My reasonably priced 2009 Mac Pro didn't need any hubs or docks. I could even add an expansion card to give it more and higher speed USB ports (though admittedly it didn't work 100% either). I wish Apple still sold a mac like that.

@Bri Yes, my experience is that internal ports are always better, even when using an expensive Thunderbolt dock/hub.



* for a while, I was on a Belkin Tb 2 dock, through a 3 to 2 adapter. This worked fine, except 1) there’s no power delivery that way, and 2) the monitor connected through the dock took 20-30 seconds to wake up; the one connected directly to the building-in HDMI port < 3 seconds. But other than that, it only flaked once or twice a year. USB, Ethernet, etc. all right there.

* mainly to simplify power, I got a Dell dock. It even supports connecting both displays, and of course power delivery. But, 1) almost every single time, my Magic Trackpad (connected by a chain of laptop → dock → USB hub; no different than with the Belkin) refuses to wake up until I disconnect and reconnect Lightning, and 2) in about two and a half months, I’ve already had two kernel panics.

It invariably introduces complexity and points of failure. Still, being able to connect literally one cable and having everything right there is nice.

Daniël de Kok

I have similar experiences. One StarTech dock that we have in the house worked great. Then after one macOS update (I think 13.0.0) it started having issues waking the external DisplayPort display after sleep. Since then it was never fixed. It's all the more surprising when you consider that many Thunderbolt docks are based on the same reference designs. So Apple would only have to test a handful of docks.

Of course, Apple's stuff (MacBook ports and Studio Display ports) works flawless.

@Daniël I found that, even when plugged directly into the MacBook Pro, the Studio Display hub is unreliable.

Mac Folklore Radio

USB-C connectivity to my Dell U3818W would flake out once or twice a year on a 2018 Mac Mini and a 2020 MacBook Air. No big deal.

However, since moving to a 16-inch M3 MacBook Pro I have to unplug/replug the darned thing up to 10 times before it gets a signal. :\ So at least to me this isn't an entirely new problem.

I'm not installing any more updates until I buy a new machine, though. Just kidding! ... sort of. At least my audio software works again.

It's not you or your gear.

The other day, a USB C cable plugged into the front of my Mac Studio fell on the floor and I didn't notice until my chair was about to roll over it. I picked up the cable and inadvertently tugged on the Studio ever so slightly. The Studio moved like 2mm, which was enough to spontaneously eject all the hard drives on the one USB A cable that moved.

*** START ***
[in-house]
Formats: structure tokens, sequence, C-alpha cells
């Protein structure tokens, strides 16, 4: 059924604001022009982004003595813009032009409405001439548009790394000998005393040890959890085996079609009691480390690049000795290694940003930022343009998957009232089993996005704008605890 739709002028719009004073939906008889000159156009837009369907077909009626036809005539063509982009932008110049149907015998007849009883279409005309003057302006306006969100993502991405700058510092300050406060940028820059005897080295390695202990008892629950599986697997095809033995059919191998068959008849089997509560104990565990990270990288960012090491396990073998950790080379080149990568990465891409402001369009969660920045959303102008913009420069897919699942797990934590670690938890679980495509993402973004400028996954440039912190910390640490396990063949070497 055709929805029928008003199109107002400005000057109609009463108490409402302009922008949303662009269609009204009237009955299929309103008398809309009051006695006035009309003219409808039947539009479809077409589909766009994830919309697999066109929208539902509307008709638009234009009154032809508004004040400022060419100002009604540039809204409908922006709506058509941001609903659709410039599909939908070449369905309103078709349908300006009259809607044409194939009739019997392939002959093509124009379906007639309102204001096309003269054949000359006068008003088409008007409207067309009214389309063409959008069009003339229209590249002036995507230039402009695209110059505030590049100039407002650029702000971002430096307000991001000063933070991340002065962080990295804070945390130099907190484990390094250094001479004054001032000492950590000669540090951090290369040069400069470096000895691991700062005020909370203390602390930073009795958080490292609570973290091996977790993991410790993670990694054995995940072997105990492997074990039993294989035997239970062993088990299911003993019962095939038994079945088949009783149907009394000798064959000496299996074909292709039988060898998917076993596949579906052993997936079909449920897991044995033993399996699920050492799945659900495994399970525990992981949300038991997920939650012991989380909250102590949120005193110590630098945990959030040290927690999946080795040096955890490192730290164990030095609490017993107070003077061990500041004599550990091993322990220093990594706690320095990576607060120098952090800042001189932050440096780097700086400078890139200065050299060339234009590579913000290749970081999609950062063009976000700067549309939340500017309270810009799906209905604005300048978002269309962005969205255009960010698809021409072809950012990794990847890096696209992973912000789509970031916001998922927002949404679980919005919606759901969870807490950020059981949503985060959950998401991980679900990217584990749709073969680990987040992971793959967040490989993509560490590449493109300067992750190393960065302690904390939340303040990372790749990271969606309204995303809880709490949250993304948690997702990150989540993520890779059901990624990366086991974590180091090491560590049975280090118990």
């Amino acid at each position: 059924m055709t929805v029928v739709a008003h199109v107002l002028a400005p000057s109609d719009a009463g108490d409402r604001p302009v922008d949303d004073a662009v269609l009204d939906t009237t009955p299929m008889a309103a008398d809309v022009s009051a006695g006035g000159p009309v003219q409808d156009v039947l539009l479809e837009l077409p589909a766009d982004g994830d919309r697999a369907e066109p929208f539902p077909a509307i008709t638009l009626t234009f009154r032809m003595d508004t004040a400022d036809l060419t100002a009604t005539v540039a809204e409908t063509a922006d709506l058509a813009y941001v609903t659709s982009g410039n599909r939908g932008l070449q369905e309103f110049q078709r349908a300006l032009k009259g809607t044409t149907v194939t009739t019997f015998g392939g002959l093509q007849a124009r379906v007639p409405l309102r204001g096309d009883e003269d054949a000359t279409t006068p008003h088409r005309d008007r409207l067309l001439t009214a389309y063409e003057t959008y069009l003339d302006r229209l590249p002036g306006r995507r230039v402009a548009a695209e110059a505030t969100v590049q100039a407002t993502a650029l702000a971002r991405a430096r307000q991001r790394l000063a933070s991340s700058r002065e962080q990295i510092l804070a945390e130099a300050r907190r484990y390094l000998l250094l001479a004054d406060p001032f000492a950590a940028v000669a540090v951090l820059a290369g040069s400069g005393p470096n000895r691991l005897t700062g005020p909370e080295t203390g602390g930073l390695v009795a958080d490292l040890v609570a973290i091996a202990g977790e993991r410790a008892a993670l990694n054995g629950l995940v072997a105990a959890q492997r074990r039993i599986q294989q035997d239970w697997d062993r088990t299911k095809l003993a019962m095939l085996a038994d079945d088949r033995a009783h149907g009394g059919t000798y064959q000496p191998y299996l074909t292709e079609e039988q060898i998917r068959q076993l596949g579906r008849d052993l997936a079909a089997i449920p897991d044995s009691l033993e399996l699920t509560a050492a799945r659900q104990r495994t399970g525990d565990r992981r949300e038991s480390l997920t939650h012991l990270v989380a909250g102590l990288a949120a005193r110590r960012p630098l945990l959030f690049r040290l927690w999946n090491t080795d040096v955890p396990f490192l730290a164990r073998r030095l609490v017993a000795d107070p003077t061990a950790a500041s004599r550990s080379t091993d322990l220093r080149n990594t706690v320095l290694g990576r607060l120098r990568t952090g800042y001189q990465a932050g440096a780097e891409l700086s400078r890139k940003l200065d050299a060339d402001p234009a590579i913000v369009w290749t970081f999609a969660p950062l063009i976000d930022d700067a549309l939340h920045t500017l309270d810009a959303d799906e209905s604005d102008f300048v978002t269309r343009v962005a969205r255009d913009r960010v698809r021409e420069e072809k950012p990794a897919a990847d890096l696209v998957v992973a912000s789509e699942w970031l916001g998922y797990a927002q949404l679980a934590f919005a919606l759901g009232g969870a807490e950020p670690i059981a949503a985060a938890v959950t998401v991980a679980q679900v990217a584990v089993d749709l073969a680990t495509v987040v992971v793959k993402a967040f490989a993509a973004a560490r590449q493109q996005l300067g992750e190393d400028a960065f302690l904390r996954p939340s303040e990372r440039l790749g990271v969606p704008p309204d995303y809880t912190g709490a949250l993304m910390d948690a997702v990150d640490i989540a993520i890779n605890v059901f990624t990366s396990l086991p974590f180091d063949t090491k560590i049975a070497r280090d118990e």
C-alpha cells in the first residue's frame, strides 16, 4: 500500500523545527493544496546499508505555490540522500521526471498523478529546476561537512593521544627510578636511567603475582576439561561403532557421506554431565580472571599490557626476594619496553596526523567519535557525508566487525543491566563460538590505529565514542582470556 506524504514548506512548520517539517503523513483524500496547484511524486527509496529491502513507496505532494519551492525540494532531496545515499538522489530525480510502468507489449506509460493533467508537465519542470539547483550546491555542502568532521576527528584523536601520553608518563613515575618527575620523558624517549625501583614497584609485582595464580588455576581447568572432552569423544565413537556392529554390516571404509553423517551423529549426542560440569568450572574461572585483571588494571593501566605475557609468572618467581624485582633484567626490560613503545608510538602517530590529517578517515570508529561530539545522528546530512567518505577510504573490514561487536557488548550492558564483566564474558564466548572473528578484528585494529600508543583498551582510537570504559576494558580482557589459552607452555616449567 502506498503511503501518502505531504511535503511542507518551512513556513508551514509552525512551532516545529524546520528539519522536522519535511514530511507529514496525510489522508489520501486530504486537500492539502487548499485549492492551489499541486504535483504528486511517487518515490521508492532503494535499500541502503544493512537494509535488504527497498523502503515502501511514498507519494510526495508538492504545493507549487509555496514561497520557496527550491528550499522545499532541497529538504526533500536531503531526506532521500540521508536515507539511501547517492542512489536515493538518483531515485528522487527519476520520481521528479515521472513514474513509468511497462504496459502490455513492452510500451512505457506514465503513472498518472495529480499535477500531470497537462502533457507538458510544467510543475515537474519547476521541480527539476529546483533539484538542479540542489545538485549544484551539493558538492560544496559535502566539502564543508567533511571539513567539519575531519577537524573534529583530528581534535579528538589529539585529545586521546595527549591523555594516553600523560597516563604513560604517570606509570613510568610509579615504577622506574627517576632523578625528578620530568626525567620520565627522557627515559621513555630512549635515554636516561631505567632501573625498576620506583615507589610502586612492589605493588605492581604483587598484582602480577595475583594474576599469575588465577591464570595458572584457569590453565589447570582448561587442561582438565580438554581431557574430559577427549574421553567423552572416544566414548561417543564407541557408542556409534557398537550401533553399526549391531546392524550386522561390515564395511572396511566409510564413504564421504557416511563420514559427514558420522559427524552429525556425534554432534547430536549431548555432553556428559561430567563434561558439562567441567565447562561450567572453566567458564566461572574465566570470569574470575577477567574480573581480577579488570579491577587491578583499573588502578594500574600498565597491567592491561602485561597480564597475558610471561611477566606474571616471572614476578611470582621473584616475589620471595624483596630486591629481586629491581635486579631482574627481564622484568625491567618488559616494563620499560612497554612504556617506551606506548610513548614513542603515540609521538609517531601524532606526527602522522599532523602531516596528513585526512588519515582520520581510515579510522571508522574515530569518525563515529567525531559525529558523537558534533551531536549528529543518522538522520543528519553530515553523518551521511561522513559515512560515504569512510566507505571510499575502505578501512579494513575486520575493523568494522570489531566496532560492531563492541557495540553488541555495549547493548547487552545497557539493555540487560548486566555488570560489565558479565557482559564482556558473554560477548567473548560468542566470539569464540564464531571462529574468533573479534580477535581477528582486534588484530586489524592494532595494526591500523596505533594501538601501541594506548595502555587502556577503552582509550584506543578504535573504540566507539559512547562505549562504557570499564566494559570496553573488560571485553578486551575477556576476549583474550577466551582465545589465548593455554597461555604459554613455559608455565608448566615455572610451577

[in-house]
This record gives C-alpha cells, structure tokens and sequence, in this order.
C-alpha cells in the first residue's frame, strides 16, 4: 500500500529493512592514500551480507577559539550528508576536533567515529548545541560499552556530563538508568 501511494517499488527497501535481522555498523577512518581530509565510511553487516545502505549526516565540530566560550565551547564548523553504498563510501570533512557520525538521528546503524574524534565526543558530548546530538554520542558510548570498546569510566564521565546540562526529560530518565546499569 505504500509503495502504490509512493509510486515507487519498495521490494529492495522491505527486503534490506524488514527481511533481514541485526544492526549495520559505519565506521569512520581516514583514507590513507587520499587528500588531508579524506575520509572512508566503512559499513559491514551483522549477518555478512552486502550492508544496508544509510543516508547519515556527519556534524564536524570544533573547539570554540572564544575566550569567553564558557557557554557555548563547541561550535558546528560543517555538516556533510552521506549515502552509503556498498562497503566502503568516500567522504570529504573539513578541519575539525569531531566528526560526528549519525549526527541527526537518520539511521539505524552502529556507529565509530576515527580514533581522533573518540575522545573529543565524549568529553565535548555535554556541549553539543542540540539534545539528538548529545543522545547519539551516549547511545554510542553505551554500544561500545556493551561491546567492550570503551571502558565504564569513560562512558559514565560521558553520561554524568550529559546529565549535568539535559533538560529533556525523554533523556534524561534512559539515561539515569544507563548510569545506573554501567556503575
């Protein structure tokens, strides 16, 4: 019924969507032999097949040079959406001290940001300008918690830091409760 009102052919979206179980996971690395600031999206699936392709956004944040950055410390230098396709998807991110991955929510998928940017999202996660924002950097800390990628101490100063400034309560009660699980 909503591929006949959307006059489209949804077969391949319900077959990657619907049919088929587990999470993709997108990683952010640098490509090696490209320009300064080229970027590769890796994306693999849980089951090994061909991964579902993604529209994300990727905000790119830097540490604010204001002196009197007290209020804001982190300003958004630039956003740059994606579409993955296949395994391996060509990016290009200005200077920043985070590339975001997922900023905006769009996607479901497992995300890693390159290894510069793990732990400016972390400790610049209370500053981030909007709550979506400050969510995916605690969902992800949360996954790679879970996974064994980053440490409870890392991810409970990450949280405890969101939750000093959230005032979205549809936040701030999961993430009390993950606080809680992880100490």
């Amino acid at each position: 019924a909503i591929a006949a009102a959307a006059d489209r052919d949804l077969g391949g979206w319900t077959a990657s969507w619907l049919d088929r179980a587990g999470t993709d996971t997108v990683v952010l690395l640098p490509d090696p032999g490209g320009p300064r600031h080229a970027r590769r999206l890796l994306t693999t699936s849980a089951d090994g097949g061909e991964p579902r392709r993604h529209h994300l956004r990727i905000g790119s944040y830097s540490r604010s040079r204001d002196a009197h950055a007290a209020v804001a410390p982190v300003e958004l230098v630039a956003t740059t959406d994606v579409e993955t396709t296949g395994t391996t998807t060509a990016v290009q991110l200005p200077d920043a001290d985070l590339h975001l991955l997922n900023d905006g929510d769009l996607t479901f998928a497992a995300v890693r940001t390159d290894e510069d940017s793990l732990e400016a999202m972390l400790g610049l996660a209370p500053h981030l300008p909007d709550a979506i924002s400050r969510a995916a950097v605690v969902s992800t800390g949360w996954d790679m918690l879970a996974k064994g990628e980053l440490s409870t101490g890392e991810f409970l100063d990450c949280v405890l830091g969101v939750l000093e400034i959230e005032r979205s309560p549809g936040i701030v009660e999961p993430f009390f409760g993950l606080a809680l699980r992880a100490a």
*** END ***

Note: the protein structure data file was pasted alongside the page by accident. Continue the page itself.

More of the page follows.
It gets worse. When I am going to be away from my Mac for more than an hour, I always lock it with control + command + q. This works great in the daytime—it works exactly how it has always worked since the day that keyboard shortcut was added. However, if my focus mode is on Sleep when I do this, Ventura ejects all external storage, but not by actually ejecting it or unmounting it (to, you know, prevent damage and shit), nope, Ventura cycles the power on all the USB ports (just guessing, it's not a bug, it's a feature!) which causes all the external storage to get disconnected suddenly (and I get a notification for every drive accusing me of improper removal, thanks Apple).

Mac Folklore Radio

Ah, USB-C. I can't wait for USB-D which will purportedly solve these problems and create even more.

Since I'm never updating again until I buy new hardware, let it be known that 14.4.1 still has text drawing bugs. If you write long e-mails (I do) it's difficult to miss. Whole paragraphs jump around while others disappear. Mac OS X—oh well, it was good while it lasted. :\

Even more annoying, I've never had my cursor disappear altogether, and so frequently, as I have in 14.4.1. I wanted to blame Electron before it started happening in the Finder, too. Killing the WindowServer and logging back in helps for a while.

@Mac Folklore Radio Now if you don’t update quickly enough they penalize you by turning off Apple Pay.

Mac Folklore Radio

jfc. Wow! Good to know.

Of all the things Apple offers, I only care about macOS and iMessage. I wonder how long it'll be before I'm locked out of those, too.